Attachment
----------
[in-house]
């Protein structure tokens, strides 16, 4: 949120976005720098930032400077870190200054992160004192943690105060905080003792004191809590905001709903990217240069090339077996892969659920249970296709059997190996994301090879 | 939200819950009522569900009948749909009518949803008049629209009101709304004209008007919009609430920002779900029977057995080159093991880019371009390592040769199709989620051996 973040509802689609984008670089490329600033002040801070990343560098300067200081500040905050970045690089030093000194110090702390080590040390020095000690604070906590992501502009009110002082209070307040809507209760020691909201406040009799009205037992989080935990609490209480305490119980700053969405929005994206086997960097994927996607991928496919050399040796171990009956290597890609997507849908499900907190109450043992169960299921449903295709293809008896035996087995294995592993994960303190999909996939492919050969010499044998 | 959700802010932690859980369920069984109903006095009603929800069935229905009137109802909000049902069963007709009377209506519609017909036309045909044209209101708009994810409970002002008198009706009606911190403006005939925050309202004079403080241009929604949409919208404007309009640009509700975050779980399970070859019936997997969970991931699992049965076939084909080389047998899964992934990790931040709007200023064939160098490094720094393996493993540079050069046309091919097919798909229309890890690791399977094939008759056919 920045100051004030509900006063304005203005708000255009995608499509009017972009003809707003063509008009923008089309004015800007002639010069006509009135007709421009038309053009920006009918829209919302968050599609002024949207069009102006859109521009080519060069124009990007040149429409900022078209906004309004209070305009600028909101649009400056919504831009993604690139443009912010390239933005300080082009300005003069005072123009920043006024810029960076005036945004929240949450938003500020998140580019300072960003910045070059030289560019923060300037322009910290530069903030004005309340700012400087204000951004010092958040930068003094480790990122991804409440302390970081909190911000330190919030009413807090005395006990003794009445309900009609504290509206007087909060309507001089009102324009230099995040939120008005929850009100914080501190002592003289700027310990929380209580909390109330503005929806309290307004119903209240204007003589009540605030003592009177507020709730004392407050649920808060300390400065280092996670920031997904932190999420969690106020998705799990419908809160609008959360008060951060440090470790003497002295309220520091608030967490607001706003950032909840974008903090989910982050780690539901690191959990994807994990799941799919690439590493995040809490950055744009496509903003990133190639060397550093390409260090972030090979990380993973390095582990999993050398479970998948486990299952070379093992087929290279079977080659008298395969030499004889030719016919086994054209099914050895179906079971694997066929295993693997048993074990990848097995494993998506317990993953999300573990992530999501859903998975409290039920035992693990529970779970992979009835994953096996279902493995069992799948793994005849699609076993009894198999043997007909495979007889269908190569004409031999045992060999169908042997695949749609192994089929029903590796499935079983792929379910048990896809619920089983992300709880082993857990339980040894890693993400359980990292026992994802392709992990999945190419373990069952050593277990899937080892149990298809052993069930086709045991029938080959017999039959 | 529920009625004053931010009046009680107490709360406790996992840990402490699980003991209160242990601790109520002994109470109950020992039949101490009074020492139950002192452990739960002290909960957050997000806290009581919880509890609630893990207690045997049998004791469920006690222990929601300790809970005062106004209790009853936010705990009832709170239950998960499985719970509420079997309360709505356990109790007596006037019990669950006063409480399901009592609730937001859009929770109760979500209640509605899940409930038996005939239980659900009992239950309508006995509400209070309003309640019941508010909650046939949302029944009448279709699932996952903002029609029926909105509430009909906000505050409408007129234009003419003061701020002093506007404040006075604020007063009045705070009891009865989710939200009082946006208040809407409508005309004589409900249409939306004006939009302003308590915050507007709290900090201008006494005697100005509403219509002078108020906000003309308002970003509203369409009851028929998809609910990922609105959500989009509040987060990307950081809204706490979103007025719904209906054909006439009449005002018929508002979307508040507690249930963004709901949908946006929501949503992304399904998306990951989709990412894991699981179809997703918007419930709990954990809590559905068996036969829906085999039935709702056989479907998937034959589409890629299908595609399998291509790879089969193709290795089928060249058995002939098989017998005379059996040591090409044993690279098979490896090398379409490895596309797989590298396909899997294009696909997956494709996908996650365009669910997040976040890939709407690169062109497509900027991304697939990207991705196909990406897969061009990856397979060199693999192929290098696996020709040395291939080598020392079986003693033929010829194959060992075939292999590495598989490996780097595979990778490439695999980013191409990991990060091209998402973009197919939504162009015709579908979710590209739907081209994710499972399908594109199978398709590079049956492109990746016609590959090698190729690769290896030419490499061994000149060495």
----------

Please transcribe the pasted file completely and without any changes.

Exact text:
[in-house]
């Protein structure tokens, strides 16, 4: 949120976005720098930032400077870190200054992160004192943690105060905080003792004191809590905001709903990217240069090339077996892969659920249970296709059997190996994301090879 | 939200819950009522569900009948749909009518949803008049629209009101709304004209008007919009609430920002779900029977057995080159093991880019371009390592040769199709989620051996 973040509802689609984008670089490329600033002040801070990343560098300067200081500040905050970045690089030093000194110090702390080590040390020095000690604070906590992501502009009110002082209070307040809507209760020691909201406040009799009205037992989080935990609490209480305490119980700053969405929005994206086997960097994927996607991928496919050399040796171990009956290597890609997507849908499900907190109450043992169960299921449903295709293809008896035996087995294995592993994960303190999909996939492919050969010499044998 | 959700802010932690859980369920069984109903006095009603929800069935229905009137109802909000049902069963007709009377209506519609017909036309045909044209209101708009994810409970002002008198009706009606911190403006005939925050309202004079403080241009929604949409919208404007309009640009509700975050779980399970070859019936997997969970991931699992049965076939084909080389047998899964992934990790931040709007200023064939160098490094720094393996493993540079050069046309091919097919798909229309890890690791399977094939008759056919 920045100051004030509900006063304005203005708000255009995608499509009017972009003809707003063509008009923008089309004015800007002639010069006509009135007709421009038309053009920006009918829209919302968050599609002024949207069009102006859109521009080519060069124009990007040149429409900022078209906004309004209070305009600028909101649009400056919504831009993604690139443009912010390239933005300080082009300005003069005072123009920043006024810029960076005036945004929240949450938003500020998140580019300072960003910045070059030289560019923060300037322009910290530069903030004005309340700012400087204000951004010092958040930068003094480790990122991804409440302390970081909190911000330190919030009413807090005395006990003794009445309900009609504290509206007087909060309507001089009102324009230099995040939120008005929850009100914080501190002592003289700027310990929380209580909390109330503005929806309290307004119903209240204007003589009540605030003592009177507020709730004392407050649920808060300390400065280092996670920031997904932190999420969690106020998705799990419908809160609008959360008060951060440090470790003497002295309220520091608030967490607001706003950032909840974008903090989910982050780690539901690191959990994807994990799941799919690439590493995040809490950055744009496509903003990133190639060397550093390409260090972030090979990380993973390095582990999993050398479970998948486990299952070379093992087929290279079977080659008298395969030499004889030719016919086994054209099914050895179906079971694997066929295993693997048993074990990848097995494993998506317990993953999300573990992530999501859903998975409290039920035992693990529970779970992979009835994953096996279902493995069992799948793994005849699609076993009894198999043997007909495979007889269908190569004409031999045992060999169908042997695949749609192994089929029903590796499935079983792929379910048990896809619920089983992300709880082993857990339980040894890693993400359980990292026992994802392709992990999945190419373990069952050593277990899937080892149990298809052993069930086709045991029938080959017999039959 | 529920009625004053931010009046009680107490709360406790996992840990402490699980003991209160242990601790109520002994109470109950020992039949101490009074020492139950002192452990739960002290909960957050997000806290009581919880509890609630893990207690045997049998004791469920006690222990929601300790809970005062106004209790009853936010705990009832709170239950998960499985719970509420079997309360709505356990109790007596006037019990669950006063409480399901009592609730937001859009929770109760979500209640509605899940409930038996005939239980659900009992239950309508006995509400209070309003309640019941508010909650046939949302029944009448279709699932996952903002029609029926909105509430009909906000505050409408007129234009003419003061701020002093506007404040006075604020007063009045705070009891009865989710939200009082946006208040809407409508005309004589409900249409939306004006939009302003308590915050507007709290900090201008006494005697100005509403219509002078108020906000003309308002970003509203369409009851028929998809609910990922609105959500989009509040987060990307950081809204706490979103007025719904209906054909006439009449005002018929508002979307508040507690249930963004709901949908946006929501949503992304399904998306990951989709990412894991699981179809997703918007419930709990954990809590559905068996036969829906085999039935709702056989479907998937034959589409890629299908595609399998291509790879089969193709290795089928060249058995002939098989017998005379059996040591090409044993690279098979490896090398379409490895596309797989590298396909899997294009696909997956494709996908996650365009669910997040976040890939709407690169062109497509900027991304697939990207991705196909990406897969061009990856397979060199693999192929290098696996020709040395291939080598020392079986003693033929010829194959060992075939292999590495598989490996780097595979990778490439695999980013191409990991990060091209998402973009197919939504162009015709579908979710590209739907081209994710499972399908594109199978398709590079049956492109990746016609590959090698190729690769290896030419490499061994000149060495």